Large crowds are expected at Anzac Day services around the country on Sunday after public events were cancelled last year due to the Covid-19 lockdown.
The Stand at Dawn commemoration started in 2020, where people stood outside their front gate to mark the occasion will also be repeated for those not wanting to attend a public gathering.
Returned and Services Association (RSA) president BJ Clark said everything was on track for a return of dawn and citizen services.
"It will be great for our veterans and the public to be able to get out there shoulder to shoulder and show that physical support for those who have served."
He was hoping the numbers attending would continue to grow as they were before Covid-19 struck.
"The other thing I am looking for is the veterans themselves to have the opportunity to get back out and stand with their mates and remember their service."
The Stand at Dawn was successful last year and on reflection, it reminded them that many people could not, for whatever reason, get to a dawn or citizens service, he said.
"They might be in an MIQ facility for example, or a rest home, in hospital or just elderly and not able to get out and travel to a service."
Army veteran Kane Te Tai, who served in Afghanistan from 2002 to 2010, described participating in Anzac Day commemorations as a younger veteran as magical.
"You are all sort of united by a similar love and a similar drive to do what you do and what you did, but obviously as it comes by, you experience your own sort of journey and it becomes a little bit more real.
"You start to see it from their eyes and from their experiences reflected back on to you. It has it got its own special thing as well."
About 180 New Zealand Defence Force personnel are currently deployed overseas in the Middle East, South Korea and Canada.
Joint forces commander Rear Admiral Jim Gilmour said commemorations at overseas postings would again be limited by Covid-19 restrictions.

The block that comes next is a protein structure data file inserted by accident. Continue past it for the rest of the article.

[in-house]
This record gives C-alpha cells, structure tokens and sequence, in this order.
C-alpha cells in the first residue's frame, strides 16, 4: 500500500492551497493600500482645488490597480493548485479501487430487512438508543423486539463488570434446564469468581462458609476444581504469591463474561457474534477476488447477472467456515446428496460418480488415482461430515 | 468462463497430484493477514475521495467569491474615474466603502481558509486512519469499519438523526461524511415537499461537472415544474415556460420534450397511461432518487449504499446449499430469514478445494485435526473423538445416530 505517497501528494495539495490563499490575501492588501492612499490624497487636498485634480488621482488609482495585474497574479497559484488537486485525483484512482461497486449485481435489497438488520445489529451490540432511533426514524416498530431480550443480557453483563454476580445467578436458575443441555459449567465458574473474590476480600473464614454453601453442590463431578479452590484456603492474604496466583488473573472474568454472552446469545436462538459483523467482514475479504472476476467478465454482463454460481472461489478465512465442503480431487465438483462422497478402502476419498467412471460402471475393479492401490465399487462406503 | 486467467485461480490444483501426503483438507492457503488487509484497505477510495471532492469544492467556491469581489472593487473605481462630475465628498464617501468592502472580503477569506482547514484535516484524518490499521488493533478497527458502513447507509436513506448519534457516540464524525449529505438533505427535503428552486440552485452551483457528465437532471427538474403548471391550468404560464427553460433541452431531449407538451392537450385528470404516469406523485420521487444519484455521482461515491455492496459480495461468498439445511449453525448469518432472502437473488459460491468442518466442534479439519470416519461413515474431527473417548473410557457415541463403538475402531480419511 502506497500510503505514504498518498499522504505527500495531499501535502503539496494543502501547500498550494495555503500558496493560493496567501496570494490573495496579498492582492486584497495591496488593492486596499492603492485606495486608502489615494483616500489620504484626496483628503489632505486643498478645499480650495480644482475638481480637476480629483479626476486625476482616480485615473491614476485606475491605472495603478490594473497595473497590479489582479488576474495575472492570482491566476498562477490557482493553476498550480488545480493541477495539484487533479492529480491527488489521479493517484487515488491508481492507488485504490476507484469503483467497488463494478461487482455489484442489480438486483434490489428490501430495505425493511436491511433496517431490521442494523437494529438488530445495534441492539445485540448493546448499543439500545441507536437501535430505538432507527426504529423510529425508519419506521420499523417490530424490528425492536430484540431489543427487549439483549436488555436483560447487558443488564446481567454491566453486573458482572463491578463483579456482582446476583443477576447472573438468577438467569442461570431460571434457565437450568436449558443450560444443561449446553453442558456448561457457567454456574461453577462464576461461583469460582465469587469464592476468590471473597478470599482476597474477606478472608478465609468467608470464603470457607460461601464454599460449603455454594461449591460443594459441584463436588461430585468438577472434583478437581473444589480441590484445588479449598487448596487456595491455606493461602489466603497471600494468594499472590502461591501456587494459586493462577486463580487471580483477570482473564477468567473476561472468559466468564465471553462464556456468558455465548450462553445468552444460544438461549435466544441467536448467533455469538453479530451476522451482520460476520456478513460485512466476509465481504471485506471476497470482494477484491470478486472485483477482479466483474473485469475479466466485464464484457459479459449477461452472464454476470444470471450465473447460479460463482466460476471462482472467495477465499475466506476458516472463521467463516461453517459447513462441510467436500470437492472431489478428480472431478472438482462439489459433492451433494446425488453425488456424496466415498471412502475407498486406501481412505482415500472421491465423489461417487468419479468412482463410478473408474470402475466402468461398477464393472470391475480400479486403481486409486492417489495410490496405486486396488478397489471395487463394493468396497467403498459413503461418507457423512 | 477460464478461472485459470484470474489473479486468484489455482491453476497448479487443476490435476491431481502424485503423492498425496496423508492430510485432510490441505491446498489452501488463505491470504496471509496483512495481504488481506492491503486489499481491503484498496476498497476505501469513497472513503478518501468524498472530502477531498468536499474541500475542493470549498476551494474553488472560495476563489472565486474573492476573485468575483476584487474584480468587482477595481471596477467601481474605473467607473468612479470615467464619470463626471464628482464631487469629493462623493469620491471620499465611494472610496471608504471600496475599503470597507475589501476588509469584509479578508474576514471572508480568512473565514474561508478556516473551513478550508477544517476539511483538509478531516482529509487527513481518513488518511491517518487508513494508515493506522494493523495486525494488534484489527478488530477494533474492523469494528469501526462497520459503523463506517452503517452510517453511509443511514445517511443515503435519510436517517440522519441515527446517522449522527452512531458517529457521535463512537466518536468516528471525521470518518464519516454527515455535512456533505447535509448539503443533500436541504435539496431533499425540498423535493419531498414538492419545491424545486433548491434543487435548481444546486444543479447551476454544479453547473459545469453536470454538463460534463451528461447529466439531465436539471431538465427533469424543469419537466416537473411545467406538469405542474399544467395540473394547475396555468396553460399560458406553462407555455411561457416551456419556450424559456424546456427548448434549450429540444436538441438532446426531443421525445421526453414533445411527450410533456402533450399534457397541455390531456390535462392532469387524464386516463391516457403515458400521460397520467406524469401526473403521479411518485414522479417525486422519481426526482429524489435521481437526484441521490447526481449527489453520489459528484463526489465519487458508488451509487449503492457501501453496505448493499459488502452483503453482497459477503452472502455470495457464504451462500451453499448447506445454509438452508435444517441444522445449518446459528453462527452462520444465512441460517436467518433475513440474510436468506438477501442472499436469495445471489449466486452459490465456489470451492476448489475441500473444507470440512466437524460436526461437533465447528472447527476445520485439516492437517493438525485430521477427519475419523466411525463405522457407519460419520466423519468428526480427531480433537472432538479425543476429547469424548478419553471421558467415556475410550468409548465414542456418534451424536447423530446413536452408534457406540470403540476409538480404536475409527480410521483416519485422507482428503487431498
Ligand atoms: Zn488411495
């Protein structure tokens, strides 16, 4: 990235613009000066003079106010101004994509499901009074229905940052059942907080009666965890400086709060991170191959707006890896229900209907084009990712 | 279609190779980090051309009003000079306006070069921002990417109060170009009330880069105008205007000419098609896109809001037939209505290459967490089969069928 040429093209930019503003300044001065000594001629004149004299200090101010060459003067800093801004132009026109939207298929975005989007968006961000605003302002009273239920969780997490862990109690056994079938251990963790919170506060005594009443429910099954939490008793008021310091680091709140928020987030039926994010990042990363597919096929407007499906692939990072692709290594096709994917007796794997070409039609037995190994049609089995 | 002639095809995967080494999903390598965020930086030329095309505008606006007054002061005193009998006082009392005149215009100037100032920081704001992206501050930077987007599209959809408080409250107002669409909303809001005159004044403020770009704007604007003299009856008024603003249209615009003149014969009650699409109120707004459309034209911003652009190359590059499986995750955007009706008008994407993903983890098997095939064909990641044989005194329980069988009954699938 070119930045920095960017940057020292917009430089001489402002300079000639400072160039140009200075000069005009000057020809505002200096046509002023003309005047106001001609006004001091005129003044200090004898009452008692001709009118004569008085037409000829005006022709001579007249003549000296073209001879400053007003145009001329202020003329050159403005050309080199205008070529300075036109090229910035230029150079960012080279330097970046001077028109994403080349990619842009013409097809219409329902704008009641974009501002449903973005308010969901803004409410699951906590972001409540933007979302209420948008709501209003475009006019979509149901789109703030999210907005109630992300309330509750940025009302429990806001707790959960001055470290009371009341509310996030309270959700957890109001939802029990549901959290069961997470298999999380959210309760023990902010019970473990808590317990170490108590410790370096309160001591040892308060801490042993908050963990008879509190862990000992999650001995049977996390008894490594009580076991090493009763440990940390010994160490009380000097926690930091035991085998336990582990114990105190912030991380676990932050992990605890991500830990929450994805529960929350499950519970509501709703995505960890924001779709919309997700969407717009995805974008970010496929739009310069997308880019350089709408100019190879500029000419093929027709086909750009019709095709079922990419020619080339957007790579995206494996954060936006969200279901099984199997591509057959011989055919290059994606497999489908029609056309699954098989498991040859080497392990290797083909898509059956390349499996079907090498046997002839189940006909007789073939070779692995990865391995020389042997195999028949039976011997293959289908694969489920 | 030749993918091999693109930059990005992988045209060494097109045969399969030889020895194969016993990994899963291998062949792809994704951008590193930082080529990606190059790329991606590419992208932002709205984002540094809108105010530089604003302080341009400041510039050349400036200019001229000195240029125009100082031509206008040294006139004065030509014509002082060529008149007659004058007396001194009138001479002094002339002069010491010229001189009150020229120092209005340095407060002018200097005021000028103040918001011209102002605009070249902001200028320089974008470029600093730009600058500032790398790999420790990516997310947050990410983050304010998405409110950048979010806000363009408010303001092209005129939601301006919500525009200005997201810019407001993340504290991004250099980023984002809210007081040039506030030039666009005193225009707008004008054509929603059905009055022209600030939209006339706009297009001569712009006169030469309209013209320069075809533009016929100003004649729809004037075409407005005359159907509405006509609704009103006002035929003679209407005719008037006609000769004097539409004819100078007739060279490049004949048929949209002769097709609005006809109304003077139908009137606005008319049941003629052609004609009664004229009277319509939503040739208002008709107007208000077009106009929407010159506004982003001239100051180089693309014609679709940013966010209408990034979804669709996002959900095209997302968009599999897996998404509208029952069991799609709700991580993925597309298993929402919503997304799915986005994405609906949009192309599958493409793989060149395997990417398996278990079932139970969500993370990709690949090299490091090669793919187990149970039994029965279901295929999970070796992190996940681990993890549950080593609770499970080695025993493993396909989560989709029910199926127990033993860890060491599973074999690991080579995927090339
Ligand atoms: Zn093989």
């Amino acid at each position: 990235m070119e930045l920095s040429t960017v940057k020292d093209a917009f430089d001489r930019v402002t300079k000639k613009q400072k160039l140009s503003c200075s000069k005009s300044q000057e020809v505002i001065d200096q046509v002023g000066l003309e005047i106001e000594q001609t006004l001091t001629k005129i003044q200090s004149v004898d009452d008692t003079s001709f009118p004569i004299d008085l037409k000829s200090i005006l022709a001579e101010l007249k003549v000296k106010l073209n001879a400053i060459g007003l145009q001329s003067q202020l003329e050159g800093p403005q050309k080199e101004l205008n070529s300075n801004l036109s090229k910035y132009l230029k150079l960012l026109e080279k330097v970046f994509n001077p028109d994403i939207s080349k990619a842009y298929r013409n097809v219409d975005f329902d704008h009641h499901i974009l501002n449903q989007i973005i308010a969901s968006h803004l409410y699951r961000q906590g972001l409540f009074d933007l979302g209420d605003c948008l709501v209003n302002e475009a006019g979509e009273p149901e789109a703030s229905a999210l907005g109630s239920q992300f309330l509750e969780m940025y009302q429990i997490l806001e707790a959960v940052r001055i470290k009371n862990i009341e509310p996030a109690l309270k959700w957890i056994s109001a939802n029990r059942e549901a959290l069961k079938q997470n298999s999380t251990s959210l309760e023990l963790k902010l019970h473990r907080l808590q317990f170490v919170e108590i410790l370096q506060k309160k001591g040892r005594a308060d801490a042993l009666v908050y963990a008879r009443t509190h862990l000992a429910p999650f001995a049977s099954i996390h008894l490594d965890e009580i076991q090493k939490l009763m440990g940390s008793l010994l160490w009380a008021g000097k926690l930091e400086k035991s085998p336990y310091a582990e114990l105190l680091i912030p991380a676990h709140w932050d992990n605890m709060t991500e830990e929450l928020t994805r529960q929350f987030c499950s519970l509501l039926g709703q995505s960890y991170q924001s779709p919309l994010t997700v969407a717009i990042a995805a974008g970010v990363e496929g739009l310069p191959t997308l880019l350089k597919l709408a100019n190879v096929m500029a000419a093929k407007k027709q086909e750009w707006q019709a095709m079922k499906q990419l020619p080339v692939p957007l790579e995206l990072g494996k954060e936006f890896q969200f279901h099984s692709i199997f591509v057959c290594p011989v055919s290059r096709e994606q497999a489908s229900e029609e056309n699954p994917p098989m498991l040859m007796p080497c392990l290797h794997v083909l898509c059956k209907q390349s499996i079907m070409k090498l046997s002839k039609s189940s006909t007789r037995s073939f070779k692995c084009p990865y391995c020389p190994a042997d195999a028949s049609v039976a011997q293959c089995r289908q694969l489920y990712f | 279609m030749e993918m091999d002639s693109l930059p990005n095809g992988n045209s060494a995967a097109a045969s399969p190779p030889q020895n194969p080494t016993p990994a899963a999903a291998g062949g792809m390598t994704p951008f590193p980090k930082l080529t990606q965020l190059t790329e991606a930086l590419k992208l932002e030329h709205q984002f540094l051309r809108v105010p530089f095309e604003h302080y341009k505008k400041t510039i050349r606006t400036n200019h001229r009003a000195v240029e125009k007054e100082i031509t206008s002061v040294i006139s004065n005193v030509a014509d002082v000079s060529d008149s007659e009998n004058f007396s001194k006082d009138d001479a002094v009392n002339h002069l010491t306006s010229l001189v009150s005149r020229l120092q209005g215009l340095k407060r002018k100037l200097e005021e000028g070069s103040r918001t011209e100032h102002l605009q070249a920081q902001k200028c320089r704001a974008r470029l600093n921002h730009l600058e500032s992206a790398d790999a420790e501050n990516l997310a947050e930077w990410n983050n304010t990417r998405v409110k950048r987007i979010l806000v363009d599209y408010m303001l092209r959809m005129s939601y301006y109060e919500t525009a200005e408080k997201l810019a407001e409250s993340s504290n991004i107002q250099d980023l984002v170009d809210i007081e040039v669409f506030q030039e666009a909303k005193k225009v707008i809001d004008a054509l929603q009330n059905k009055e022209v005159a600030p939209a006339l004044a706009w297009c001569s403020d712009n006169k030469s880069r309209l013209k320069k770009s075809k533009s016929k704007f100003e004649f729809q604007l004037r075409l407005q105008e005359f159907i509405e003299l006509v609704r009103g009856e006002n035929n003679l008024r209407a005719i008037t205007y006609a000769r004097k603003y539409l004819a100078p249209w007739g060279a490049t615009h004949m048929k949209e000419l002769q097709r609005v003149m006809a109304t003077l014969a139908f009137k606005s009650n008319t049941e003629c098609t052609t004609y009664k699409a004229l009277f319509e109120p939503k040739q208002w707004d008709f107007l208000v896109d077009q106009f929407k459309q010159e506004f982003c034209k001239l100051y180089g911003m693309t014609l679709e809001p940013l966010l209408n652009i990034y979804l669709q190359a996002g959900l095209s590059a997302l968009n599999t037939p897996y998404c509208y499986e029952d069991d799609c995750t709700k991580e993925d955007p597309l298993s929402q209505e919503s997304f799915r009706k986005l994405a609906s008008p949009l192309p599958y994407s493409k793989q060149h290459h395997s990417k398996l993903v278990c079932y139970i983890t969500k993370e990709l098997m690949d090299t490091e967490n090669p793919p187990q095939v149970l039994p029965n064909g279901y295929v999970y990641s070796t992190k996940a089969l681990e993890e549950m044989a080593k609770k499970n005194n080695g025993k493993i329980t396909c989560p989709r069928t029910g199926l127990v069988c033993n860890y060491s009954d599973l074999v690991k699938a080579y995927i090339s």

"Some of the most poignant ones are where Australian, New Zealand and Turkish soldiers are currently serving overseas and that is the case in various Middle Eastern missions where they will observe the ceremony at dawn as we do in New Zealand and remember those who have served their country and for some have sacrificed their lives in the defence of New Zealand."
Anzac Day was a chance for young serving personnel to make a connection with the heritage of the New Zealand Defence Force, Gilmour said.
"I think it is really important that we acknowledge our history and understand that we are basically the product of many years of service, many years of experience."
More than 300 veterans will be joining former soldier Gary Brandon on his lifestyle property near Taupō on Anzac Day.
After leaving the army, Gary worked as a tandem skydive master before working in private security in Afghanistan and Iraq, and losing his lower right leg when his vehicle was hit by an improvised explosive device (IED).
His house has a lot of military memorabilia on display and on Anzac Day former comrades will descend on what is called the Onward Bar to mark the occasion.
"At midday, we form a big circle and call the names of anyone you know who served from any era or service who has died and call out their name and then have a little shot of port and that will go for about an hour. From there we have got a few speeches and then a catered lunch and then we have a band that kicks off about 1600 to 2200 that night."
Clark from the RSA was looking forward to veterans being able to get out and be with their comrades.
"Meet up with each other and quite often one of the things about Anzac Day is that it's an opportunity for them to look their mates in the eye and see that they are ok. Listen to them and if they need help then that is a good opportunity for them to be able to support them in getting that help."
It was not just old soldiers sitting around talking about war stories, he said.
"They talk about their service, their mateship and the bond that can never ever be broken. When you serve with someone and you might not see them for 30 years but when you meet up with them again it is like yesterday."
There were no specific Covid-19 rules around attending commemorative services apart from staying away if not feeling well, he said.
He equated Covid-19 to another war being fought.